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Contemporary parallel diversification, antipredator adaptations and phenotypic integration in an aquatic isopod.

Eroukhmanoff, Fabrice LU and Svensson, Erik LU (2009) In PLoS ONE 4(7).
Abstract
It is increasingly being recognized that predation can be a strong diversifying agent promoting ecological divergence. Adaptations against different predatory regimes can emerge over short periods of time and include many different traits. We studied antipredator adaptations in two ecotypes of an isopod (Asellus aquaticus) that have, diverged in parallel in two Swedish lakes over the last two decades. We quantified differences in escape speed, morphology and behavior for isopods from different ecotypes present in these lakes. Isopods from the source habitat (reed) coexist with mainly invertebrate predators. They are more stream-profiled and have higher escape speeds than isopods in the newly colonized stonewort habitat, which has higher... (More)
It is increasingly being recognized that predation can be a strong diversifying agent promoting ecological divergence. Adaptations against different predatory regimes can emerge over short periods of time and include many different traits. We studied antipredator adaptations in two ecotypes of an isopod (Asellus aquaticus) that have, diverged in parallel in two Swedish lakes over the last two decades. We quantified differences in escape speed, morphology and behavior for isopods from different ecotypes present in these lakes. Isopods from the source habitat (reed) coexist with mainly invertebrate predators. They are more stream-profiled and have higher escape speeds than isopods in the newly colonized stonewort habitat, which has higher density of fish predators. Stonewort isopods also show more cautious behaviors and had higher levels of phenotypic integration between coloration and morphological traits than the reed isopods. Colonization of a novel habitat with a different predation regime has thus strengthened the correlations between pigmentation and morphology and weakened escape performance. The strong signature of parallelism for these phenotypic traits indicates that divergence is likely to be adaptive and is likely to have been driven by differences in predatory regimes. Furthermore, our results indicate that physical performance, behavior and morphology can change rapidly and in concert as new habitats are colonized. (Less)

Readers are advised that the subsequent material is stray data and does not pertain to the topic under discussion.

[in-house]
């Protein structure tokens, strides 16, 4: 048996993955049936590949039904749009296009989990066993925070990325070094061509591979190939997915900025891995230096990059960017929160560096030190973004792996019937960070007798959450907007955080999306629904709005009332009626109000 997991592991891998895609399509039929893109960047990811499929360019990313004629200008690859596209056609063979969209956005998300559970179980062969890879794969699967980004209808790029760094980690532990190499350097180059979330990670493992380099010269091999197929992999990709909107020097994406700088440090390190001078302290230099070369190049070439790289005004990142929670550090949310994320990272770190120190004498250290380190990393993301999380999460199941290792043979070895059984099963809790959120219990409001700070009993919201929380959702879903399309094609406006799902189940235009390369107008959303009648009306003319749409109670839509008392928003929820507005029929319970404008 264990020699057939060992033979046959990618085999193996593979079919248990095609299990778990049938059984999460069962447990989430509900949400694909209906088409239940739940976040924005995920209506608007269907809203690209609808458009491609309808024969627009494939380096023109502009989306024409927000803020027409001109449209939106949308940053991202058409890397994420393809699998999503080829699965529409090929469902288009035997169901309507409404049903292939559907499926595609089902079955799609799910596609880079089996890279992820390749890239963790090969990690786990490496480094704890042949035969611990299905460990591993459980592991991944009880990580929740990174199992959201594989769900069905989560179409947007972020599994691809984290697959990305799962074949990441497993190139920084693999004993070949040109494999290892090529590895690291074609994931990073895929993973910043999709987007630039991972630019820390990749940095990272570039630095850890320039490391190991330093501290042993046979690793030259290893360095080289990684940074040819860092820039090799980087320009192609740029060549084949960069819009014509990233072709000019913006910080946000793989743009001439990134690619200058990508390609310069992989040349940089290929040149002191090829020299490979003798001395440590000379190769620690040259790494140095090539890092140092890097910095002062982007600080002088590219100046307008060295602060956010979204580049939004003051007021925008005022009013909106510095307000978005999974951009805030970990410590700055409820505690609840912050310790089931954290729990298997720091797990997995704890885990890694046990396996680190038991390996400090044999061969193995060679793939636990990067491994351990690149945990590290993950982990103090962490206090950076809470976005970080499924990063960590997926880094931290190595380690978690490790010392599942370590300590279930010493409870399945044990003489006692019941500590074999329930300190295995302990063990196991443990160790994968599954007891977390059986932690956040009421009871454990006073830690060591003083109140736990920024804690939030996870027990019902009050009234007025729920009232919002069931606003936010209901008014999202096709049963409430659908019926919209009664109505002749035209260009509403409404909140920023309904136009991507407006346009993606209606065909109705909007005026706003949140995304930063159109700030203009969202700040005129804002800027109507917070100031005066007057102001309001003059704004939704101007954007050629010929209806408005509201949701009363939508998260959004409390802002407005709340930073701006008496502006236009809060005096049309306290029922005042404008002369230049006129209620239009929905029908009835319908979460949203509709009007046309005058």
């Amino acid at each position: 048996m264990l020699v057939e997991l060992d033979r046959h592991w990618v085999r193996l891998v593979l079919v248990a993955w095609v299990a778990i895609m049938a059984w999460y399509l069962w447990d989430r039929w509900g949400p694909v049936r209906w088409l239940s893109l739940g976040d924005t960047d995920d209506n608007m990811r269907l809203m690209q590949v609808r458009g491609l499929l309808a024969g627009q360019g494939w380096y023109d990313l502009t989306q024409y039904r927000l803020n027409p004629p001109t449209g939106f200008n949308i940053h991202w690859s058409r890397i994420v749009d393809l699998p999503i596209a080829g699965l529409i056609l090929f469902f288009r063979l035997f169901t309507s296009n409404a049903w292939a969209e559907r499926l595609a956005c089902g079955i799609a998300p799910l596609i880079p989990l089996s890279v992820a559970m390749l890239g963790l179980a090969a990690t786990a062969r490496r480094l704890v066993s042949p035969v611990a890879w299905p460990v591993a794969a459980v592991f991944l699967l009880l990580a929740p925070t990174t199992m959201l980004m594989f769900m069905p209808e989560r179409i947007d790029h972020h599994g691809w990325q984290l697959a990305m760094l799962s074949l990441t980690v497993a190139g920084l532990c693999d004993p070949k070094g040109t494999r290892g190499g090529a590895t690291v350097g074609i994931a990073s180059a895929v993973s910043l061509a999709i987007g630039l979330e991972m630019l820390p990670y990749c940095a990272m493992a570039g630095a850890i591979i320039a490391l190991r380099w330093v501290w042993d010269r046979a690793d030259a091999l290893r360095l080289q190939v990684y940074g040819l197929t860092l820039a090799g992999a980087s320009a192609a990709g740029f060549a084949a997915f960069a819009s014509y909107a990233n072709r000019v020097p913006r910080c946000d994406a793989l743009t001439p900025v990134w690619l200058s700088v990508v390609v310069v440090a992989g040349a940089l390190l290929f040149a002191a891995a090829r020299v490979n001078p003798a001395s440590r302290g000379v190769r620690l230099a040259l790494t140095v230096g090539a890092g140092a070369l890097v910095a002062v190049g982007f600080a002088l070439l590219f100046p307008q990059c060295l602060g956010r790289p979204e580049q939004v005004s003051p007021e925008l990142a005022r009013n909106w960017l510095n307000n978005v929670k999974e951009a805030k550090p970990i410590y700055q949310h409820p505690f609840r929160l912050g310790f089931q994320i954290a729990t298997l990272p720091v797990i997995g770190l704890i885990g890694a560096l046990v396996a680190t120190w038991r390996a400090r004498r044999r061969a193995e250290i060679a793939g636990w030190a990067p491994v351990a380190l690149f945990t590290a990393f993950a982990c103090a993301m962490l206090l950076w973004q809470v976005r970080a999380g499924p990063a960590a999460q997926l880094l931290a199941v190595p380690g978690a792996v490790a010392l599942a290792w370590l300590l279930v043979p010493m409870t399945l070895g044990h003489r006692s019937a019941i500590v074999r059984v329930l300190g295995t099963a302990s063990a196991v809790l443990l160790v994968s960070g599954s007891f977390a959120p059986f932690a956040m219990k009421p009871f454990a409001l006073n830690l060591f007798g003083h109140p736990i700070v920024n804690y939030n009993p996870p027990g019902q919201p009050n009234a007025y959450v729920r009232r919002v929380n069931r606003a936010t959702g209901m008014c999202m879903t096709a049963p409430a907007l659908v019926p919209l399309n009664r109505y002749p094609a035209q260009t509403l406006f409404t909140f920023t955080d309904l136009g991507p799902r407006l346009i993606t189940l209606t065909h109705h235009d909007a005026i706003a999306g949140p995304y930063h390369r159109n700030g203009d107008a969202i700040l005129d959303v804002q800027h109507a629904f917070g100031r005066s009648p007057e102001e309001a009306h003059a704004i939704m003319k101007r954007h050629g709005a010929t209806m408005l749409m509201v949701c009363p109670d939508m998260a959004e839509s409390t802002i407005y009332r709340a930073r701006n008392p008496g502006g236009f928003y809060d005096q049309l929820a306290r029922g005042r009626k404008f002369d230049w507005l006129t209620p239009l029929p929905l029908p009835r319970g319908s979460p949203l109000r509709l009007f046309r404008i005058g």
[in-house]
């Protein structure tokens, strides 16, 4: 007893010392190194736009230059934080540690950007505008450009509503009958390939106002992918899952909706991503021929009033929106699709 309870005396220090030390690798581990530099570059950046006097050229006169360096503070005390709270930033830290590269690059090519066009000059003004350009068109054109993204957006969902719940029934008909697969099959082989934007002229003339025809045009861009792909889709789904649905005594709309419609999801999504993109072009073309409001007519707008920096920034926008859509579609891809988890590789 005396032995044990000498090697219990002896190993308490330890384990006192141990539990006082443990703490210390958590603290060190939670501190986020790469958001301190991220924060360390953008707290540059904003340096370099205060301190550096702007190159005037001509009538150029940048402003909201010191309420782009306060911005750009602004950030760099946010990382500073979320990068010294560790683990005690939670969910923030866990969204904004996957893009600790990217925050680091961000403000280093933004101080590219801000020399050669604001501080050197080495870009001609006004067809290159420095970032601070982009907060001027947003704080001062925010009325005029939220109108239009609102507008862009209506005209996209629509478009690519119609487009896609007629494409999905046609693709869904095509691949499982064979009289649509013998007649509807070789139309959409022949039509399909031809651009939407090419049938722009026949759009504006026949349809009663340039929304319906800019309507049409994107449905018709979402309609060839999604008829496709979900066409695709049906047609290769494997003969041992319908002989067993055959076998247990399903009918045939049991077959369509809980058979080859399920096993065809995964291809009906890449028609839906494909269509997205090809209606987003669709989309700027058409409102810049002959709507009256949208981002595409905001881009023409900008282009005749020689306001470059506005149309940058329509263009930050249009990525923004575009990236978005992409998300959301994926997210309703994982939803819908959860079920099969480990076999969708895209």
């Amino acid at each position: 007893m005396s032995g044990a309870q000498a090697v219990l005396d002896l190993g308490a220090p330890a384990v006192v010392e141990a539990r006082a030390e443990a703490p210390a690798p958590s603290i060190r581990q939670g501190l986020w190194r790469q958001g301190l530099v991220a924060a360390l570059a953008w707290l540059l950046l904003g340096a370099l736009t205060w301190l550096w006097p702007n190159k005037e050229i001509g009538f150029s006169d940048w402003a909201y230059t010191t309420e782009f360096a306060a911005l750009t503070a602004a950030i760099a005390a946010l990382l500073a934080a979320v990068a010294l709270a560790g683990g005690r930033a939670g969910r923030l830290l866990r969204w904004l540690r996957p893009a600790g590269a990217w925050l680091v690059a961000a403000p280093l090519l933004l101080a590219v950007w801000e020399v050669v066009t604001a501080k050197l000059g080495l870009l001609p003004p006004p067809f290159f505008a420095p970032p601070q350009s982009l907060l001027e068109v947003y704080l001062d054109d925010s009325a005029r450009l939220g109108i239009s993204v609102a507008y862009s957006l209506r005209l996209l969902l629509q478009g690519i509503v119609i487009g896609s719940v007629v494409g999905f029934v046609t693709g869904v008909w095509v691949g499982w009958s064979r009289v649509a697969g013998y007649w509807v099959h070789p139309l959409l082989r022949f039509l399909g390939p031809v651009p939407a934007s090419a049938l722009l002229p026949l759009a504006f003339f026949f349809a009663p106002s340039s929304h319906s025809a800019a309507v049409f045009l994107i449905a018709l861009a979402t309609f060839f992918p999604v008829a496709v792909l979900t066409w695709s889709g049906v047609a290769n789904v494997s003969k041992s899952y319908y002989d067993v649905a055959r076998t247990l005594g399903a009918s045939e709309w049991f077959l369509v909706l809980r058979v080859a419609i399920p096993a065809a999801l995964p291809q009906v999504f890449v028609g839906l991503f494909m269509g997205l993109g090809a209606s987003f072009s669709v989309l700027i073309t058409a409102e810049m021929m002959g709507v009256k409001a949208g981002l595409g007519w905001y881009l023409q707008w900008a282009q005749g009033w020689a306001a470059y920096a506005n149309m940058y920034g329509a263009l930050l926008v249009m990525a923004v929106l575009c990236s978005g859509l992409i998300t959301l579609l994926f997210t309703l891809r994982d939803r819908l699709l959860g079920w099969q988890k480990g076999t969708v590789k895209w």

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organization
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type
Contribution to journal
publication status
published
subject
in
PLoS ONE
volume
4
issue
7
publisher
Public Library of Science
external identifiers
  • wos:000268035100005
  • scopus:67650286867
ISSN
1932-6203
DOI
10.1371/journal.pone.0006173
language
English
LU publication?
yes
id
0e025460-ac7a-4bd8-9e9e-e54536d2f417 (old id 1453250)
date added to LUP
2009-09-01 09:20:55
date last changed
2017-10-01 04:22:47
@article{0e025460-ac7a-4bd8-9e9e-e54536d2f417,
  abstract     = {It is increasingly being recognized that predation can be a strong diversifying agent promoting ecological divergence. Adaptations against different predatory regimes can emerge over short periods of time and include many different traits. We studied antipredator adaptations in two ecotypes of an isopod (Asellus aquaticus) that have, diverged in parallel in two Swedish lakes over the last two decades. We quantified differences in escape speed, morphology and behavior for isopods from different ecotypes present in these lakes. Isopods from the source habitat (reed) coexist with mainly invertebrate predators. They are more stream-profiled and have higher escape speeds than isopods in the newly colonized stonewort habitat, which has higher density of fish predators. Stonewort isopods also show more cautious behaviors and had higher levels of phenotypic integration between coloration and morphological traits than the reed isopods. Colonization of a novel habitat with a different predation regime has thus strengthened the correlations between pigmentation and morphology and weakened escape performance. The strong signature of parallelism for these phenotypic traits indicates that divergence is likely to be adaptive and is likely to have been driven by differences in predatory regimes. Furthermore, our results indicate that physical performance, behavior and morphology can change rapidly and in concert as new habitats are colonized.},
  articleno    = {e6173},
  author       = {Eroukhmanoff, Fabrice and Svensson, Erik},
  issn         = {1932-6203},
  language     = {eng},
  number       = {7},
  publisher    = {Public Library of Science},
  series       = {PLoS ONE},
  title        = {Contemporary parallel diversification, antipredator adaptations and phenotypic integration in an aquatic isopod.},
  url          = {http://dx.doi.org/10.1371/journal.pone.0006173},
  volume       = {4},
  year         = {2009},
}